According to at least one preferred embodiment, a method for performing wireless charging control of an electronic device is provided, where the method comprises the steps of: determining at least one random value for controlling timing of packet transmission regarding at least one wireless charging report of the electronic device; and based on the aforementioned at least one random value, sending at least one random phase-delay packet, wherein each random phase-delay packet of the aforementioned at least one random phase-delay packet has a random phase-delay with respect to a time slot, and the aforementioned at least one random phase-delay packet is utilized for carrying information of the aforementioned at least one wireless charging report. More particularly, a wireless charging device (e.g. a transmitter pad) is arranged to wirelessly charge the electronic device, and the step of sending the aforementioned at least one random phase-delay packet further comprises: based on the aforementioned at least one random value, sending the aforementioned at least one random phase-delay packet to the wireless charging device, without obtaining information from the wireless charging device through any packet.

According to at least one preferred embodiment, an apparatus for performing wireless charging control of an electronic device is provided, where the apparatus comprises at least one portion of the electronic device. The apparatus comprises a controller, and further comprises a communications module, which is coupled to the controller and a coil of the electronic device. The controller is arranged to determine at least one random value for controlling timing of packet transmission regarding at least one wireless charging report of the electronic device. In addition, the communications module is arranged to perform packet transmission for the controller by utilizing the coil. Additionally, based on the aforementioned at least one random value, the controller utilizes the communications module to send at least one random phase-delay packet, wherein each random phase-delay packet of the aforementioned at least one random phase-delay packet has a random phase-delay with respect to a time slot, and the aforementioned at least one random phase-delay packet is utilized for carrying information of the aforementioned at least one wireless charging report. More particularly, a wireless charging device (e.g. a transmitter pad) is arranged to wirelessly charge the electronic device, and based on the aforementioned at least one random value, the controller utilizes the communications module to send the aforementioned at least one random phase-delay packet to the wireless charging device, without obtaining information from the wireless charging device through any packet, performing a real unidirectional in-band communication capable of doing multiple devices power control in wireless charging system.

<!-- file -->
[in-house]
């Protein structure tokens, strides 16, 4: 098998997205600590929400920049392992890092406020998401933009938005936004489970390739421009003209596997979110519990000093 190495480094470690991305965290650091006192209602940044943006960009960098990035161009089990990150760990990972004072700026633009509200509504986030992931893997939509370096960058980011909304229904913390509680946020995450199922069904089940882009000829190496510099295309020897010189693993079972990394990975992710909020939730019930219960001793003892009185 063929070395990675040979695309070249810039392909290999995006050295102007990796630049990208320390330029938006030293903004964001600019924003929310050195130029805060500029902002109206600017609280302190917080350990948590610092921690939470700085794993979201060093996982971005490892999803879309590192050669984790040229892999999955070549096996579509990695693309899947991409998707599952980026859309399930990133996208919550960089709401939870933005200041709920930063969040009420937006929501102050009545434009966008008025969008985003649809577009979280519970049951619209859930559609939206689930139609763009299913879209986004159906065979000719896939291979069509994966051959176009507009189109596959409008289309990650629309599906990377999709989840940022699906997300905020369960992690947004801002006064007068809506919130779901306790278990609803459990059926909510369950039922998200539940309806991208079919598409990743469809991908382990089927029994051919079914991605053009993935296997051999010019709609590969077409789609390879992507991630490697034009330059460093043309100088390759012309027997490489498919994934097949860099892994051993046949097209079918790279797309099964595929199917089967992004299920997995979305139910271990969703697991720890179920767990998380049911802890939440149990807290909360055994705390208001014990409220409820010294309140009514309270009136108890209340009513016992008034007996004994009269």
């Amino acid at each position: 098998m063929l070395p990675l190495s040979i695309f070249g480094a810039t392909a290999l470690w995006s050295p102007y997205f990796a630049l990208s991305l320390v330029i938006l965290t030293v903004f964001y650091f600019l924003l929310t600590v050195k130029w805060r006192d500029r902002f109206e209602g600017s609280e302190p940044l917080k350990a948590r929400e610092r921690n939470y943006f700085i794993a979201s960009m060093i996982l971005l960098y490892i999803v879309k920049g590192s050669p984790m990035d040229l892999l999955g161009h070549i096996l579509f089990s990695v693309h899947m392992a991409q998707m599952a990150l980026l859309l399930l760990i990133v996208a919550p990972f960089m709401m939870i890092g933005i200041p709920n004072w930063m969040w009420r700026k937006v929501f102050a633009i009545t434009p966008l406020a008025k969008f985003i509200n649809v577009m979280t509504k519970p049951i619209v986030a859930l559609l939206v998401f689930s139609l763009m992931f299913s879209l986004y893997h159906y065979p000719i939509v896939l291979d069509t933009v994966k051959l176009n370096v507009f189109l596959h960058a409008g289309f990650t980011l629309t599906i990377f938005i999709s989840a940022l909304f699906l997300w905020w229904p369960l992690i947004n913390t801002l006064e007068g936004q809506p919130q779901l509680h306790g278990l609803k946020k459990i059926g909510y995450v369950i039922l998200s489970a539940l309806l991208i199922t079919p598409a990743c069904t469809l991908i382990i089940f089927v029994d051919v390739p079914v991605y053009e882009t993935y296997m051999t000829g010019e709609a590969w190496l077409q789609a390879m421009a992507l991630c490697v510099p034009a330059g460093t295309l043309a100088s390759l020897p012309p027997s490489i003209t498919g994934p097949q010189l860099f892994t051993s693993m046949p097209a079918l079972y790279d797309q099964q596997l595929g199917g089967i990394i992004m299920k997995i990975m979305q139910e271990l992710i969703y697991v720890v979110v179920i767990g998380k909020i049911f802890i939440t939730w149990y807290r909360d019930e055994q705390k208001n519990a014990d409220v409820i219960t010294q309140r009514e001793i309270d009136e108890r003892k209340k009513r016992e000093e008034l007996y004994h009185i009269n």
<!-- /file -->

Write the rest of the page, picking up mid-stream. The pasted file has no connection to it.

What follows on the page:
It is an advantage of the present invention that the present invention method and the associated apparatus can prevent, or greatly decrease the probability of, data collision of wireless charging report packets from multiple devices that are wirelessly charged at the same time. In addition, the present invention method and the associated apparatus can keep power control loops (e.g. the power control loops of the wireless power transfer system, which may comprise the wireless charging device and the electronic device) working by a simple one way communications control scheme, free from any dual way communications regulation, where power consumption can be reduced when the wireless charging device such as a transmitter pad is not transmitting any modulation signal. Additionally, the present invention method and the associated apparatus can prevent the related art problems (e.g. the problem of increased costs, and the problem of insufficiency of the channels within the frequency band).

These and other objectives of the present invention will no doubt become obvious to those of ordinary skill in the art after reading the following detailed description of the preferred embodiment that is illustrated in the various figures and drawings.

BRIEF DESCRIPTION OF THE DRAWINGS

FIG. 1 is a diagram of an apparatus for performing wireless charging control of an electronic device according to a first embodiment of the present invention.